Are your reference calls killing your candidacy?

Recently, I received a call from an employer who wanted to vent. He was deep into the process of hiring a broadcaster and even had a clear-cut favorite. However, that favorite was starting to heavily annoy the employer because of all the references he had calling on his behalf.

reference calls

Another time, the director of broadcasting for an NFL team shared with me a similar story. He was being inundated with calls from references on behalf of a particular applicant. Again, it was becoming annoying. That employer told me that one or two calls from credible references could certainly help a person’s candidacy. Any more than that, though, can quickly become counterproductive.
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5 questions to ask about your job interviewer

You can always do more to prepare yourself in the sportscasting job market. I was reminded of that in a phone call from a friend this week.

job interviewer

This person has an upcoming job interview. He thought I might be able to provide some helpful background info on the employer.
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The clever line that got one guy an NBA radio job

Many years ago, a college basketball and minor league baseball broadcaster learned that an NBA team was seeking a new radio voice. He quickly assembled his demo and resume package and sent it off to the team. Days later, he received a reply, “Thank you, but the application period has closed and we’re already down to our finalists.”

nba radio job

At this point, what would you do if you were this broadcaster?
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Why working hard isn’t enough in the sportscasting job market

When veteran college basketball coach Josh Pastner was a high school senior, he mailed letters to every NCAA Division I basketball coach. He wanted to be a coach and he was looking for a program that would accept him as a player/coach-in-training. He heard back from just a small handful of folks, but one of them was Lute Olson at the University of Arizona. Pastner went to Tucson, spent four years as an end-of-the-bench player, became a graduate assistant, and the rest is history.

work smarter in the sports broadcasting job market

A lot of sports broadcasters approach the job market much like Pastner approached looking for a school. They send demos and resumes to countless employers hoping to hear back from someone. What works for aspiring basketball coaches, though, almost never works for sportscasters.

You might be working hard in the sports broadcasting job market, but are you working smart?Read More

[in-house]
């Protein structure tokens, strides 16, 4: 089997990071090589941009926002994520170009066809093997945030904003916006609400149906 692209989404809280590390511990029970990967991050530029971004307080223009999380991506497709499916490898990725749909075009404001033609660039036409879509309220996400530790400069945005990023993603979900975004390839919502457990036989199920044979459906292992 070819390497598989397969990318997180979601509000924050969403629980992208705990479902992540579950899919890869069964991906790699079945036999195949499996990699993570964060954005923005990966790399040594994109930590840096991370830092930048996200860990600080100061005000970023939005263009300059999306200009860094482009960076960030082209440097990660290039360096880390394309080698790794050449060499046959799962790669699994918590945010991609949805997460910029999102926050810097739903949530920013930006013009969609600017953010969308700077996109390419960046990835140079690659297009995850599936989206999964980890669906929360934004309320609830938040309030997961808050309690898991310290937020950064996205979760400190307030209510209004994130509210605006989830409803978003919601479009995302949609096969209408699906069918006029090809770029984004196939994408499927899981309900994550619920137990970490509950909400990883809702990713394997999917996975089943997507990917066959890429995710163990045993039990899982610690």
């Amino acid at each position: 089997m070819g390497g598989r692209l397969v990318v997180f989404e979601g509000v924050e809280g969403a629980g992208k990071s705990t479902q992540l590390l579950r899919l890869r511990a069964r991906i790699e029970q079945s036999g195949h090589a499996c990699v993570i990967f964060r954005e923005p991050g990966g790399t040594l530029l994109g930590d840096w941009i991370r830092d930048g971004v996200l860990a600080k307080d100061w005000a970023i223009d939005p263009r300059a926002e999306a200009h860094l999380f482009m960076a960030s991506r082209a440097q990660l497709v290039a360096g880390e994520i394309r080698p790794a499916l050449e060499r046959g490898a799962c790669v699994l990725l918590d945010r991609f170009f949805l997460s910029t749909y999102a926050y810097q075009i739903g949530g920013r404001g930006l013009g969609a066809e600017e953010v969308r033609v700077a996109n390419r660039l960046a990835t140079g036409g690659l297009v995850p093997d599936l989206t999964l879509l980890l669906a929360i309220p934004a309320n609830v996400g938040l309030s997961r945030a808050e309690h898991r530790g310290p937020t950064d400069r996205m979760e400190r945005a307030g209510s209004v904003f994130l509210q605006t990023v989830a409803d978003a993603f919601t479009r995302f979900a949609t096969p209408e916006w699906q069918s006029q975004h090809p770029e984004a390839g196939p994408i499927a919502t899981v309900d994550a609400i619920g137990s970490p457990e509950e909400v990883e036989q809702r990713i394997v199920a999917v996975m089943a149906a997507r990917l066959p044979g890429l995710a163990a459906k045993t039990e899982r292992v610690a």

If you ever get fired, here’s what to do

In September 2014, The Beast 980 went on the air in Los Angeles. Just 16 months later, it was announced that the station had been sold and the sports format was being dropped.

That sucked.

Four-step plan for losing your job

It sucked for Tom Lee who had just moved to LA 10 months earlier to take over as PD. It sucked for Jeanne Zelasko and Bill Plaschke who had just started their new morning show the previous October. It sucked for Chris Myers and Wes Clements, who had just started hosting an afternoon show the month before. It sucked for Fred Roggin who had moved to PM Drive a few months earlier. It sucked for Sam Farber who had just become the Clippers radio network host that season. It sucked for Pete Arbogast whose AM sports anchoring schedule fit nicely around his gig as voice of USC Trojans football. It sucked for everyone who lost their job, whether they were on or off the air.

Losing a job stinks. What do you do now?
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Veteran sportscasters: evolve or die

peyton-manningPeyton Manning played 17 seasons in the NFL. At age 39, he had to work even harder than when he was 29 just to stay in the league. No detail was too small for Manning to overlook.

Experience didn’t guarantee him employment.

As a veteran sportscaster, you have to take the Peyton Manning approach to your sportscasting career.

Having considerable experience doesn’t mean you no longer have to work hard in the job market.
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16 traits that predict sportscasting success

It is said that sports broadcasting employers need to listen to someone for just 30 seconds to decide if they like that person’s work. Similarly, I can tell within a few minutes of conversation if the person to whom I am speaking is cut out for a career in sports broadcasting.

sportscasting-jobs

Here are 16 traits that foretell sportscasting success:

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How to make the most of 3 job market frustrations

Anyone who has applied for sports broadcasting jobs has experienced some degree of frustration.

If it makes you feel any better, the things that annoy you are annoying to other people as well.

job market frustrations

Here are three common job market frustrations (and how to make the best of them):Read More

Do you feel stuck in your sportscasting career?

When I worked at XTRA Sports 690 in San Diego in the mid-90s, I felt like my career was in neutral. I felt stuck. Years later, I realized I wasn’t stuck. I just didn’t want to leave my hometown.

Is your sportscasting career really stuck?

career-stuck

Many sportscasters think they have been in the same place for longer than they want because they are the victims of circumstance.
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Is your sportscasting resume carrying fluff?

Years ago I played a night of pickup basketball with Danny Ainge. He was the best player on the floor even though he had been retired for decades.

Unfortunately, just because I once played ball with Danny Ainge doesn’t make me an NBA-caliber player.

Many sportscasters regularly make that same kind of inference on their resume. Here’s the problem:
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